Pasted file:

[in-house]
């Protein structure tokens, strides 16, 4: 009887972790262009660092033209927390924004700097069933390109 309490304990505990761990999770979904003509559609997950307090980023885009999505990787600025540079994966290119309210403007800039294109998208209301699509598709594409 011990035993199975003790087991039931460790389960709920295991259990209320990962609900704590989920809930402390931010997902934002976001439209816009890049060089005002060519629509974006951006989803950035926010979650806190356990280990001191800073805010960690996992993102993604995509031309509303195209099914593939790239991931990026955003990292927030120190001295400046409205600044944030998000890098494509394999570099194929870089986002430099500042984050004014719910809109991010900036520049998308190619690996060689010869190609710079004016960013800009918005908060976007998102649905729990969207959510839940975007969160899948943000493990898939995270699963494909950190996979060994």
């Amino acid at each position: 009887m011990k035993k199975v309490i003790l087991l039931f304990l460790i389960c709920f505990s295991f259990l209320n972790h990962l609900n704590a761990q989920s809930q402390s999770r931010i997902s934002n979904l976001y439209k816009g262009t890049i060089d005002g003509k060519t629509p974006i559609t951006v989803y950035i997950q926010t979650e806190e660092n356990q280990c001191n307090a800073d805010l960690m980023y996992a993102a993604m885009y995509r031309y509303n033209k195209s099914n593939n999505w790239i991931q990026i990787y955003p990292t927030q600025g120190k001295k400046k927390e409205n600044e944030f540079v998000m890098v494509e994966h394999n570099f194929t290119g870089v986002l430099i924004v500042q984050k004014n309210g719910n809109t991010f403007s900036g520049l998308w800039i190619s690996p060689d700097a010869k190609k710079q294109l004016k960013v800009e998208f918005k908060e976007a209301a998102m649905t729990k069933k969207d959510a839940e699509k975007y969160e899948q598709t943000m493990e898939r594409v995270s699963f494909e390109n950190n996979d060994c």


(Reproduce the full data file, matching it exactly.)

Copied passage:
[in-house]
């Protein structure tokens, strides 16, 4: 009887972790262009660092033209927390924004700097069933390109 309490304990505990761990999770979904003509559609997950307090980023885009999505990787600025540079994966290119309210403007800039294109998208209301699509598709594409 011990035993199975003790087991039931460790389960709920295991259990209320990962609900704590989920809930402390931010997902934002976001439209816009890049060089005002060519629509974006951006989803950035926010979650806190356990280990001191800073805010960690996992993102993604995509031309509303195209099914593939790239991931990026955003990292927030120190001295400046409205600044944030998000890098494509394999570099194929870089986002430099500042984050004014719910809109991010900036520049998308190619690996060689010869190609710079004016960013800009918005908060976007998102649905729990969207959510839940975007969160899948943000493990898939995270699963494909950190996979060994």
């Amino acid at each position: 009887m011990k035993k199975v309490i003790l087991l039931f304990l460790i389960c709920f505990s295991f259990l209320n972790h990962l609900n704590a761990q989920s809930q402390s999770r931010i997902s934002n979904l976001y439209k816009g262009t890049i060089d005002g003509k060519t629509p974006i559609t951006v989803y950035i997950q926010t979650e806190e660092n356990q280990c001191n307090a800073d805010l960690m980023y996992a993102a993604m885009y995509r031309y509303n033209k195209s099914n593939n999505w790239i991931q990026i990787y955003p990292t927030q600025g120190k001295k400046k927390e409205n600044e944030f540079v998000m890098v494509e994966h394999n570099f194929t290119g870089v986002l430099i924004v500042q984050k004014n309210g719910n809109t991010f403007s900036g520049l998308w800039i190619s690996p060689d700097a010869k190609k710079q294109l004016k960013v800009e998208f918005k908060e976007a209301a998102m649905t729990k069933k969207d959510a839940e699509k975007y969160e899948q598709t943000m493990e898939r594409v995270s699963f494909e390109n950190n996979d060994c």